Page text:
The scouting budget at lower league clubs will inherently be less than that of the average Premier League club, and therefore scouting within the EU has previously made greater fiscal sense. This will continue to be the case, however it is clear that this restriction will make life more difficult for these clubs, where the purse strings are almost incomparably tighter than their Premier League counterparts.
Since the Premier League’s inception, the sums of money coming from TV networks such as Sky and BT has sky rocketed (from £304m for seasons 92/93 – 96/97 to over £5bn for seasons 16/17 – 18/19).
If player quality and international diversity decrease, and as a result the international appeal of the league diminishes, broadcasters are unlikely to continue with the same level of financial commitment to the league which could have a knock-on effect on the entire economy surrounding football.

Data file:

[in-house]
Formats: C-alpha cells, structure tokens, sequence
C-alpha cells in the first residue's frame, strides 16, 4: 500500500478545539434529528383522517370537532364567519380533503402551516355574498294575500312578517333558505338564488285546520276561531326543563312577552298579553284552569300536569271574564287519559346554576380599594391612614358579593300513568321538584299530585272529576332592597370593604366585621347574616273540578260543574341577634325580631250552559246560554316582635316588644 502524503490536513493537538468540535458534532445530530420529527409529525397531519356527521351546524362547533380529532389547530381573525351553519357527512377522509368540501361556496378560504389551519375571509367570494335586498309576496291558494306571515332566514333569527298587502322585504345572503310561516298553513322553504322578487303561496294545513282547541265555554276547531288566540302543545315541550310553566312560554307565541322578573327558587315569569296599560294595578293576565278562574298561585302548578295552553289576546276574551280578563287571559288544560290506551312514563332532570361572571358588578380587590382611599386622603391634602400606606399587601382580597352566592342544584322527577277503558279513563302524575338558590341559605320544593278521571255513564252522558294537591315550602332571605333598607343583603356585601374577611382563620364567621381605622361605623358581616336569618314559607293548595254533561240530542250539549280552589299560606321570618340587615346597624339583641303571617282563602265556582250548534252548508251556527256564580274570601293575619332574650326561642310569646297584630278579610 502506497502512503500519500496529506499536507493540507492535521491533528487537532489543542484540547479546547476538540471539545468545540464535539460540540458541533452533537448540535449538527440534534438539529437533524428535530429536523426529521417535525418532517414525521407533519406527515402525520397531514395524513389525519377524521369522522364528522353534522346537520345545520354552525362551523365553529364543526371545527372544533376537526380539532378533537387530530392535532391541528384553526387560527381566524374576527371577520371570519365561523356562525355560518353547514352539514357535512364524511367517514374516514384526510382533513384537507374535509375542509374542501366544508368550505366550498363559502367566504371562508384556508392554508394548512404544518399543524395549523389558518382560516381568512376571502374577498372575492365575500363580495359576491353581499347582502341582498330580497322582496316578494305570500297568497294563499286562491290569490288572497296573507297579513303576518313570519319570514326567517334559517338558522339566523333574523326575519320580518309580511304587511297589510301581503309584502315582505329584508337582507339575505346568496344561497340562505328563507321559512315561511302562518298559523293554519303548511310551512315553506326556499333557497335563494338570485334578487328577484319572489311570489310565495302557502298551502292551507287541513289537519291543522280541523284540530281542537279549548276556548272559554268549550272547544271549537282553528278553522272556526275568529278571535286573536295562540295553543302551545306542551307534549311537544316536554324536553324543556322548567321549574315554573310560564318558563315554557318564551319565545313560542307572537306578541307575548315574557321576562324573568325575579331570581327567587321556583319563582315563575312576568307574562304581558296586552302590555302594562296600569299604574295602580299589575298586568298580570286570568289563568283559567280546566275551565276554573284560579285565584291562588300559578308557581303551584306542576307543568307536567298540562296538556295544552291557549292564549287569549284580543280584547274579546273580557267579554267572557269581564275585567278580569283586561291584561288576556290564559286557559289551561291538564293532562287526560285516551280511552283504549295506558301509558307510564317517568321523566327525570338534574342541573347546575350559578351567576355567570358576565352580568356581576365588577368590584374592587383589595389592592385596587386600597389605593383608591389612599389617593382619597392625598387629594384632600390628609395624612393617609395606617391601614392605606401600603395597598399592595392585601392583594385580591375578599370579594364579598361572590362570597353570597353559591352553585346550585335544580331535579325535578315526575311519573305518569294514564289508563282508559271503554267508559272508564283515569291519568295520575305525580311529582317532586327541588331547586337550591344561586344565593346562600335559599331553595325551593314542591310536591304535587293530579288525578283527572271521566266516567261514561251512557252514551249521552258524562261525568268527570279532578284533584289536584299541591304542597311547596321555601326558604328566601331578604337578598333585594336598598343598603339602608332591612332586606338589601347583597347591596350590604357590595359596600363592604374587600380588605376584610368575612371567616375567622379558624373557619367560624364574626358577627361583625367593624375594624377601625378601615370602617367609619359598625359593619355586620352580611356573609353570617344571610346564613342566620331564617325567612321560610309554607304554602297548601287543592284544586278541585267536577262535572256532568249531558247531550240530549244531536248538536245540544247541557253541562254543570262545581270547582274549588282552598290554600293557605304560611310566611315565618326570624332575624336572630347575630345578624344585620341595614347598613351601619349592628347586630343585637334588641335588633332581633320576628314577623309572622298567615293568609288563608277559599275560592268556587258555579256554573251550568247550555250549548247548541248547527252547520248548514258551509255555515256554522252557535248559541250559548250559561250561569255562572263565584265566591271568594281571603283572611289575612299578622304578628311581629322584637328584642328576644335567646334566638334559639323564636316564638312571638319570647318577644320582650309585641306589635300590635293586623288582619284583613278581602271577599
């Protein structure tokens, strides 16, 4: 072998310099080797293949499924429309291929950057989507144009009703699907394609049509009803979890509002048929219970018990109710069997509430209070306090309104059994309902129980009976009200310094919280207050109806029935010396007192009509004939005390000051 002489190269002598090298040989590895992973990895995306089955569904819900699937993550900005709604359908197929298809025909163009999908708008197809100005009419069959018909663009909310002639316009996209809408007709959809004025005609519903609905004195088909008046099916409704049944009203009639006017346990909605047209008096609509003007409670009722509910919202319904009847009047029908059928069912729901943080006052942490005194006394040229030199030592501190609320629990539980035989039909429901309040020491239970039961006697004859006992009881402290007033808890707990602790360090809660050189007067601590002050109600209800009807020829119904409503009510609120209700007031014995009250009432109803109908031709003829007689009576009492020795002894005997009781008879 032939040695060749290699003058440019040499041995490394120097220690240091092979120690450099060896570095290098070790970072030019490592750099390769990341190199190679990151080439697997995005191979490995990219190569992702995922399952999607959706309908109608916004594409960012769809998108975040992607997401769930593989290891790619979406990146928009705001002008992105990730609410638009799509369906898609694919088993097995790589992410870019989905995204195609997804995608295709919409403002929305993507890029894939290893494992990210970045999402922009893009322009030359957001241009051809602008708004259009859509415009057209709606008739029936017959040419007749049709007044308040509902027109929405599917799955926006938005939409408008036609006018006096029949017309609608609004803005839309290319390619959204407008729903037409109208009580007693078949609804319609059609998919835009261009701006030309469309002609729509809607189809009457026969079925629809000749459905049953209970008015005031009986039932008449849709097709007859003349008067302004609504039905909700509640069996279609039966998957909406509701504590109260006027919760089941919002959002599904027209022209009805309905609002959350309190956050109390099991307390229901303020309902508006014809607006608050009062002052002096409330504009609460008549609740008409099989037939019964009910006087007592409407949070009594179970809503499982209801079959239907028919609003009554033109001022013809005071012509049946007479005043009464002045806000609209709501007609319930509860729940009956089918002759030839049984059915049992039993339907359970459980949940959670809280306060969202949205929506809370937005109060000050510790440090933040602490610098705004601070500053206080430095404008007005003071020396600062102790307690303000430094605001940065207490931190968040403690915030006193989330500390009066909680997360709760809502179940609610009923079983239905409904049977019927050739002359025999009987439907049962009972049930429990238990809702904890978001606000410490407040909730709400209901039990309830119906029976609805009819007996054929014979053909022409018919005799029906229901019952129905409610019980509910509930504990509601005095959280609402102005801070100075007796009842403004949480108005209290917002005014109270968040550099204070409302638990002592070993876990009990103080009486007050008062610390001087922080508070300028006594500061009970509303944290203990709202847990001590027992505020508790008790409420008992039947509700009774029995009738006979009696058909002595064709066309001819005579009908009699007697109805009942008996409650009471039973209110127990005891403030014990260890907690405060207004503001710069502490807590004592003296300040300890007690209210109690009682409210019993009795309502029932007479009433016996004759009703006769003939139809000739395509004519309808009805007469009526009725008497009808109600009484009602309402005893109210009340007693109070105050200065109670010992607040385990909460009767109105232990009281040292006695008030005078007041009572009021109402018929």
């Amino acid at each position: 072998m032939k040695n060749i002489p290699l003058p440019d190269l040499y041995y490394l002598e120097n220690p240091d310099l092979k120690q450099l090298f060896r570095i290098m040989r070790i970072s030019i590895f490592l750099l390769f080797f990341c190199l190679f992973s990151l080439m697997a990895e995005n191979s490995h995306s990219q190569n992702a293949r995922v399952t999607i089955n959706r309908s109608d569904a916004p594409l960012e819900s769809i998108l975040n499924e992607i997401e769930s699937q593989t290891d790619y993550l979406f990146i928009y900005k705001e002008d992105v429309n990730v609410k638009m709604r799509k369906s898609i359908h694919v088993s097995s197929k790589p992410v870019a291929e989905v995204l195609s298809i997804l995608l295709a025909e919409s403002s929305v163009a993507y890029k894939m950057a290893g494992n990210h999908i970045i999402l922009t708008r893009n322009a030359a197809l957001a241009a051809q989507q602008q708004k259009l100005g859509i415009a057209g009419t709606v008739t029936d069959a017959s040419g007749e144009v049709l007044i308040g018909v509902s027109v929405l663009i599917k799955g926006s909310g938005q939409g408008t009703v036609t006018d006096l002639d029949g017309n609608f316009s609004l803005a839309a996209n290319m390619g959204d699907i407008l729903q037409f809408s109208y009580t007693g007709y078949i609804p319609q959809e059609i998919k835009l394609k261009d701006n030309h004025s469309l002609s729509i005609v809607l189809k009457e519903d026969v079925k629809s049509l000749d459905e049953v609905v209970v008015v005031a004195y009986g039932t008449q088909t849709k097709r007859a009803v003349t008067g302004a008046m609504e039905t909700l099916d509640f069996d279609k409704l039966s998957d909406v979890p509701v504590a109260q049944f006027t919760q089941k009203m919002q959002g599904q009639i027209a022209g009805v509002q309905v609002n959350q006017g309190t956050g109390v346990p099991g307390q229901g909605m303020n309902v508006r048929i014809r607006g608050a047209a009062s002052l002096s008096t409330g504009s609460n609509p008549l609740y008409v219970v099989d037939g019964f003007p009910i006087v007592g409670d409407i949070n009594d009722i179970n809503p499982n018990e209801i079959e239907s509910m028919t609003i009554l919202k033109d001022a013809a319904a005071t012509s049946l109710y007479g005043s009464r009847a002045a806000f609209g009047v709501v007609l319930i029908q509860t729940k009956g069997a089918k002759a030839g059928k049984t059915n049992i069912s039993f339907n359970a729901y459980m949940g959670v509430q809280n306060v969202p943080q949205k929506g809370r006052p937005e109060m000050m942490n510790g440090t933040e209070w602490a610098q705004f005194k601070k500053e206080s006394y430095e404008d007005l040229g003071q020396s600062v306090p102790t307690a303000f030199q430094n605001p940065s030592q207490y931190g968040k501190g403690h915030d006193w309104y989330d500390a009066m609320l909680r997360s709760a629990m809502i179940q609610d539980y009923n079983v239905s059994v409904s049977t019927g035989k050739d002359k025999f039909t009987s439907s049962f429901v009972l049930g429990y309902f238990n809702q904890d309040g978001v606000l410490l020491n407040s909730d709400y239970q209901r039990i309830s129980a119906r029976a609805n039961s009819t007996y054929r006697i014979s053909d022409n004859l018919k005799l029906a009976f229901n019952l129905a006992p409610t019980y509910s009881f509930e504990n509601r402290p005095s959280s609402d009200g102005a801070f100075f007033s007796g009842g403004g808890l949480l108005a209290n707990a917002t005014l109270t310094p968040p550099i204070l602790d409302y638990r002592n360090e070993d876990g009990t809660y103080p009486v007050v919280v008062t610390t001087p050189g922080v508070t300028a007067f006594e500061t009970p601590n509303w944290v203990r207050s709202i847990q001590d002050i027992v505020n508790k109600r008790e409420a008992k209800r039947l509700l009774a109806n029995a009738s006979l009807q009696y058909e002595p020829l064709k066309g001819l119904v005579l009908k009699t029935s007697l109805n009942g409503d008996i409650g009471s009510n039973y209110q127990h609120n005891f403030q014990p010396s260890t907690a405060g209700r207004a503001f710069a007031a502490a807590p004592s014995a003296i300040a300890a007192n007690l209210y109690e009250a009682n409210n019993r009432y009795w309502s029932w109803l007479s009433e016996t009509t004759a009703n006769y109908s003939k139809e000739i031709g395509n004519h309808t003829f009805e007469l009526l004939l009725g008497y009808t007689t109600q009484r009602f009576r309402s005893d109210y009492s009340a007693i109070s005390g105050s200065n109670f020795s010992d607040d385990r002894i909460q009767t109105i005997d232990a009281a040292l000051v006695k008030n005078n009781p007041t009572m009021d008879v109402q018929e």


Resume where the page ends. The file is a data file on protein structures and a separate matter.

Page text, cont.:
The Premier League clubs are set to face some significant challenges in the years ahead. The interaction between the process for non-automatic GBE candidates and a lowering of the quota for non-home grown players has the potential to yield a multiplying effect on the difficulty with signing European players. If there are fewer foreign players in the league, the bar may be set higher for those who looking to make the cut. Not only this, but the fact that transfer fees and wages feed into the GBE assessment could also lead to further inflation in the transfer market.
Wage and transfer fee inflation, combined with potential downward pressure from TV revenues, and difficulty recruiting the right talent, could change the landscape, and the success, of the league for a sustained period. From a footballing perspective, the situation the league finds itself in appears to be that of a team snatching defeat from the jaws of victory. From a Brexit perspective, now that we are approaching injury time, British football fans are all hoping to avoid conceding a last minute own-goal.
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Matthew Tilley is a compliance paralegal